Following NASAs LeadBy Larry Dignan | Posted 2005-08-31 Email Print
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The UPS Brown Voyager? It could happen if private companies take over low-earth space travel and free up NASA to shoot for the stars.
Meyers hopes to use NASA's suppliers to build what would be a second-generation space shuttle to ferry space-station components, cargo and people into space. The company's shuttle—pending $5 billion to $7 billion in funding—would be built on NASA's work on the Delta Clipper, an experimental vehicle shelved in July 1997, and the X-33, which was scrapped in March 2001.
"The problem with the shuttle was that it was a 30-year prototype," Meyers says. "There were never second and third generations that improved on the first shuttle."
Clint Wallington, a professor at the Rochester Institute of Technology, says it remains to be seen whether there's a payoff from transferring NASA's knowledge of astronaut training, supplier contracts and operating launch facilities.
"You can transfer it all [to the private sector], but at what cost?" Wallington says. "You can give away the launch facilities and everything, and it could still take $250 million to do a launch. If you get seven passengers paying $20 million each, you're still [more than] $100 million short."
Challenge:Making a business case
Solution:Push tourism. Find multiple
According to Beichman, engineering a commercial manned space flight is nothing compared to making a profit. "It's not obvious where the money is going to be made," he says.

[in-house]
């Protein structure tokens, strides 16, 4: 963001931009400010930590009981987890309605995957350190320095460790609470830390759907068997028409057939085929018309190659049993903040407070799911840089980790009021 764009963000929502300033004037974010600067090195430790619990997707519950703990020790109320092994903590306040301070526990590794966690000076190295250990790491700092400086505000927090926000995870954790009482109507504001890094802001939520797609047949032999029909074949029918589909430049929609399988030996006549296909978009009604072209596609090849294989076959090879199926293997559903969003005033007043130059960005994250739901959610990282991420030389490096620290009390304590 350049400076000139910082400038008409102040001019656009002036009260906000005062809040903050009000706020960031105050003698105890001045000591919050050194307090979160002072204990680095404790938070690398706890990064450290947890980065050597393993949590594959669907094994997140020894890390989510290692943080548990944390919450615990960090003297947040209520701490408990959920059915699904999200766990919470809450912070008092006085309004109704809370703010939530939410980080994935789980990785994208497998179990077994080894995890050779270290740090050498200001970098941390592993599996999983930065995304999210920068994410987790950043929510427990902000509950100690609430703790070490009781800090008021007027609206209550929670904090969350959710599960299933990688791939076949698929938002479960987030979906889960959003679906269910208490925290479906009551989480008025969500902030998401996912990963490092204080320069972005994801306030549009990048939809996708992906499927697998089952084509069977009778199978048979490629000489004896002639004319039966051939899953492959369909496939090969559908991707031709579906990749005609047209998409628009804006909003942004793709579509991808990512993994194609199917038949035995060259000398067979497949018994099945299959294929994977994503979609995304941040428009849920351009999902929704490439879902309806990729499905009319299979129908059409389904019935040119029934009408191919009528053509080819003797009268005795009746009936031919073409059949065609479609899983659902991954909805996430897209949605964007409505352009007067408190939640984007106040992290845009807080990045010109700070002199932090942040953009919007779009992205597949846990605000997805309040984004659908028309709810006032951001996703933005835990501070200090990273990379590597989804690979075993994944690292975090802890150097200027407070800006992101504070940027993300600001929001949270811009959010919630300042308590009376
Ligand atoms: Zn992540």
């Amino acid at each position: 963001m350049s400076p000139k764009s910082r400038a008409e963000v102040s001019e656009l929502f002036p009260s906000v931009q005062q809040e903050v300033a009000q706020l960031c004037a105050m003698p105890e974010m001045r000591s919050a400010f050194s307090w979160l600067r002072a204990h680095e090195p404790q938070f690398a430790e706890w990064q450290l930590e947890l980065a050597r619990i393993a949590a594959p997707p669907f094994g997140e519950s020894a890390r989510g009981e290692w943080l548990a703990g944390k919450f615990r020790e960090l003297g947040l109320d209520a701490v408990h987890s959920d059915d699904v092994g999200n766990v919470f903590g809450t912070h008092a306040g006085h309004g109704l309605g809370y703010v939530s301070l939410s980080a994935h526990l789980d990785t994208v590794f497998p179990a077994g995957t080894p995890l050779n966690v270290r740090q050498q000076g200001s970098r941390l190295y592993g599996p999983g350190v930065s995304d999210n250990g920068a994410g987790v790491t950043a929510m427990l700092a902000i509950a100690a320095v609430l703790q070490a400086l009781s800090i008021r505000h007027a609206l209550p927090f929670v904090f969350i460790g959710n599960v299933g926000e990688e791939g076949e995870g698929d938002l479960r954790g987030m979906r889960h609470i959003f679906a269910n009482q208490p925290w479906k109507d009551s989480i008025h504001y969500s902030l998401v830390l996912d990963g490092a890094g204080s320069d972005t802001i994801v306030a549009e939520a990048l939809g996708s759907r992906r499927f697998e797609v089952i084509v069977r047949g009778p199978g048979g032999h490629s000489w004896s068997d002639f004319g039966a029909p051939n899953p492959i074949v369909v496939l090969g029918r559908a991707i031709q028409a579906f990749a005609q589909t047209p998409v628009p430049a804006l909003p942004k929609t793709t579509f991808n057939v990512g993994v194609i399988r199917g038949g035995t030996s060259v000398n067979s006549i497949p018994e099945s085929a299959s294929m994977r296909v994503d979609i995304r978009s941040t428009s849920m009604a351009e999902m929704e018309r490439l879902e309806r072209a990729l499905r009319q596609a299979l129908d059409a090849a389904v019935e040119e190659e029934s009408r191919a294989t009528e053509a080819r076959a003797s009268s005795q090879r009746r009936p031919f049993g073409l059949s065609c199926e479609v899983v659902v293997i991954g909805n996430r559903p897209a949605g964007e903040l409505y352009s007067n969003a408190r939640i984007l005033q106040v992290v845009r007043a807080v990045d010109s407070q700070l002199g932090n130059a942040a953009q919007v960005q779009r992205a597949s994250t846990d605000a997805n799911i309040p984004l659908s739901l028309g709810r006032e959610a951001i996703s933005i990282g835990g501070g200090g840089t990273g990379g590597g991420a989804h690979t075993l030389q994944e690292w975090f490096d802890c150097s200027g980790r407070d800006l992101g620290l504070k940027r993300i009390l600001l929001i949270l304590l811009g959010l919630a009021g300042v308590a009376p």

Will Whitehorn, president of Virgin Galactic, British entrepreneur Richard Branson's effort to launch space tourism, says business cases will emerge. In July, Virgin Galactic and Scaled Composites, a Mojave, Calif.-based aerospace design company, announced a joint venture to build a spaceship that could take two pilots and seven passengers into a sub-orbital flight (minimum of 62 miles above Earth). The service, initially targeted for 2008, will cost $200,000 a person for a nearly three-hour trip after three days of training.
Space travel is expensive, but NASA has figured out some ways to get customized systems at a lower cost. See if the approach makes sense for you in: Custom Software on the Cheap"In five to six years, we hope to get that down to $100,000," Whitehorn says.
Whitehorn envisions a trip where passengers can see Earth at the edge of space, float around the cabin and see some stars along the way.
Virgin's partner, Scaled Composites founder Burt Rutan, built SpaceShipOne, which in October 2004 reached a height of 69.6 miles to collect the $10 million Ansari X Prize, an award for the first spacecraft to reach 328,000 feet twice within 14 days.
Next up: Develop SpaceShipTwo, which will carry people and payload for Virgin Galactic, and then build SpaceShipThree, which will be an orbiting craft, according to Whitehorn.